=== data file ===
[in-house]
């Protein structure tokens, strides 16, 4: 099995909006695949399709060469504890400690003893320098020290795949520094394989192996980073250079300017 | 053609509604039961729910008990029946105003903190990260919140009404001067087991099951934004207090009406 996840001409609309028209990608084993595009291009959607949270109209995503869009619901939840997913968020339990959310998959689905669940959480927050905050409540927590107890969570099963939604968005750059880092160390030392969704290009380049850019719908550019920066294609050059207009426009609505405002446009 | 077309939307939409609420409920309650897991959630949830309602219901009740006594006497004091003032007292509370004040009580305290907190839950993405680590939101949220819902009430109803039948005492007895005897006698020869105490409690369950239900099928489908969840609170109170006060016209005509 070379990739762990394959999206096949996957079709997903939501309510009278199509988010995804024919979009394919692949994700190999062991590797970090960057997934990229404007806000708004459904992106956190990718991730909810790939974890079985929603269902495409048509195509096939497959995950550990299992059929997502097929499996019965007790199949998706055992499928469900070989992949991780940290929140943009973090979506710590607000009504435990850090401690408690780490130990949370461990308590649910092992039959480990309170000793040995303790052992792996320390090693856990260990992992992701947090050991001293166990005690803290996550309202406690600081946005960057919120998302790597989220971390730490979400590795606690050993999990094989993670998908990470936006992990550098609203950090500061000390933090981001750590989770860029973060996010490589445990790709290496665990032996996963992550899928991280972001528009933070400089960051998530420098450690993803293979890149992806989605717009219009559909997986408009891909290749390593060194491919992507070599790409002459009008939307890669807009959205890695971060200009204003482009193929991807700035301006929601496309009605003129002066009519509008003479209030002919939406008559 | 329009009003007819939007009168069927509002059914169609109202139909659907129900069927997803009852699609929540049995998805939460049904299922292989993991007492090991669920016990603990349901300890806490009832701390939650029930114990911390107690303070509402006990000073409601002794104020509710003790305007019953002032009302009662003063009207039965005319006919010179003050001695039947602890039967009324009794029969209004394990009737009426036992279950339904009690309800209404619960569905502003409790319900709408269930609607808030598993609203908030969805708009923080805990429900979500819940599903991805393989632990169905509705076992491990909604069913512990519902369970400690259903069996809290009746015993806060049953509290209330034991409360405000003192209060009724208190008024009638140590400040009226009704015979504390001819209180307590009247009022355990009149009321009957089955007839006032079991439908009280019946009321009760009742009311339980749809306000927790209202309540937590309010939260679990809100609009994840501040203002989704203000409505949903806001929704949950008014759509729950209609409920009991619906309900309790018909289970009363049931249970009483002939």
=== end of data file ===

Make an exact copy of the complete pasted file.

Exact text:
[in-house]
């Protein structure tokens, strides 16, 4: 099995909006695949399709060469504890400690003893320098020290795949520094394989192996980073250079300017 | 053609509604039961729910008990029946105003903190990260919140009404001067087991099951934004207090009406 996840001409609309028209990608084993595009291009959607949270109209995503869009619901939840997913968020339990959310998959689905669940959480927050905050409540927590107890969570099963939604968005750059880092160390030392969704290009380049850019719908550019920066294609050059207009426009609505405002446009 | 077309939307939409609420409920309650897991959630949830309602219901009740006594006497004091003032007292509370004040009580305290907190839950993405680590939101949220819902009430109803039948005492007895005897006698020869105490409690369950239900099928489908969840609170109170006060016209005509 070379990739762990394959999206096949996957079709997903939501309510009278199509988010995804024919979009394919692949994700190999062991590797970090960057997934990229404007806000708004459904992106956190990718991730909810790939974890079985929603269902495409048509195509096939497959995950550990299992059929997502097929499996019965007790199949998706055992499928469900070989992949991780940290929140943009973090979506710590607000009504435990850090401690408690780490130990949370461990308590649910092992039959480990309170000793040995303790052992792996320390090693856990260990992992992701947090050991001293166990005690803290996550309202406690600081946005960057919120998302790597989220971390730490979400590795606690050993999990094989993670998908990470936006992990550098609203950090500061000390933090981001750590989770860029973060996010490589445990790709290496665990032996996963992550899928991280972001528009933070400089960051998530420098450690993803293979890149992806989605717009219009559909997986408009891909290749390593060194491919992507070599790409002459009008939307890669807009959205890695971060200009204003482009193929991807700035301006929601496309009605003129002066009519509008003479209030002919939406008559 | 329009009003007819939007009168069927509002059914169609109202139909659907129900069927997803009852699609929540049995998805939460049904299922292989993991007492090991669920016990603990349901300890806490009832701390939650029930114990911390107690303070509402006990000073409601002794104020509710003790305007019953002032009302009662003063009207039965005319006919010179003050001695039947602890039967009324009794029969209004394990009737009426036992279950339904009690309800209404619960569905502003409790319900709408269930609607808030598993609203908030969805708009923080805990429900979500819940599903991805393989632990169905509705076992491990909604069913512990519902369970400690259903069996809290009746015993806060049953509290209330034991409360405000003192209060009724208190008024009638140590400040009226009704015979504390001819209180307590009247009022355990009149009321009957089955007839006032079991439908009280019946009321009760009742009311339980749809306000927790209202309540937590309010939260679990809100609009994840501040203002989704203000409505949903806001929704949950008014759509729950209609409920009991619906309900309790018909289970009363049931249970009483002939």